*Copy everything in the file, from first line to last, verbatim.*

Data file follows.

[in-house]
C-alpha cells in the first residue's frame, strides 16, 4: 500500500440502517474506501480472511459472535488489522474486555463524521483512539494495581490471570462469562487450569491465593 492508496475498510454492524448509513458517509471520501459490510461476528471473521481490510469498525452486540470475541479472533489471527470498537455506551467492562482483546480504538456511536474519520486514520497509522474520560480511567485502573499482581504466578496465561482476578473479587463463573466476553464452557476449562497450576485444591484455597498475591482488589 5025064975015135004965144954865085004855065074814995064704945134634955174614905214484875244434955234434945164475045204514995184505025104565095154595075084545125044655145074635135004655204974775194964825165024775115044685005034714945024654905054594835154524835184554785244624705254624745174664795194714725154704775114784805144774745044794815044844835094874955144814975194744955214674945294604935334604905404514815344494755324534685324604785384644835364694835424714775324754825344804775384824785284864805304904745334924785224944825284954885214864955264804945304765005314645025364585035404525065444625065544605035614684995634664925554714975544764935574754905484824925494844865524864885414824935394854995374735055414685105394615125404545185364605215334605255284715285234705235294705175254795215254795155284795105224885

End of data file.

[in-house]
C-alpha cells in the first residue's frame, strides 16, 4: 500500500440502517474506501480472511459472535488489522474486555463524521483512539494495581490471570462469562487450569491465593 492508496475498510454492524448509513458517509471520501459490510461476528471473521481490510469498525452486540470475541479472533489471527470498537455506551467492562482483546480504538456511536474519520486514520497509522474520560480511567485502573499482581504466578496465561482476578473479587463463573466476553464452557476449562497450576485444591484455597498475591482488589 5025064975015135004965144954865085004855065074814995064704945134634955174614905214484875244434955234434945164475045204514995184505025104565095154595075084545125044655145074635135004655204974775194964825165024775115044685005034714945024654905054594835154524835184554785244624705254624745174664795194714725154704775114784805144774745044794815044844835094874955144814975194744955214674945294604935334604905404514815344494755324534685324604785384644835364694835424714775324754825344804775384824785284864805304904745334924785224944825284954885214864955264804945304765005314645025364585035404525065444625065544605035614684995634664925554714975544764935574754905484824925494844865524864885414824935394854995374735055414685105394615125404545185364605215334605255284715285234705235294705175254795215254795155284795105224885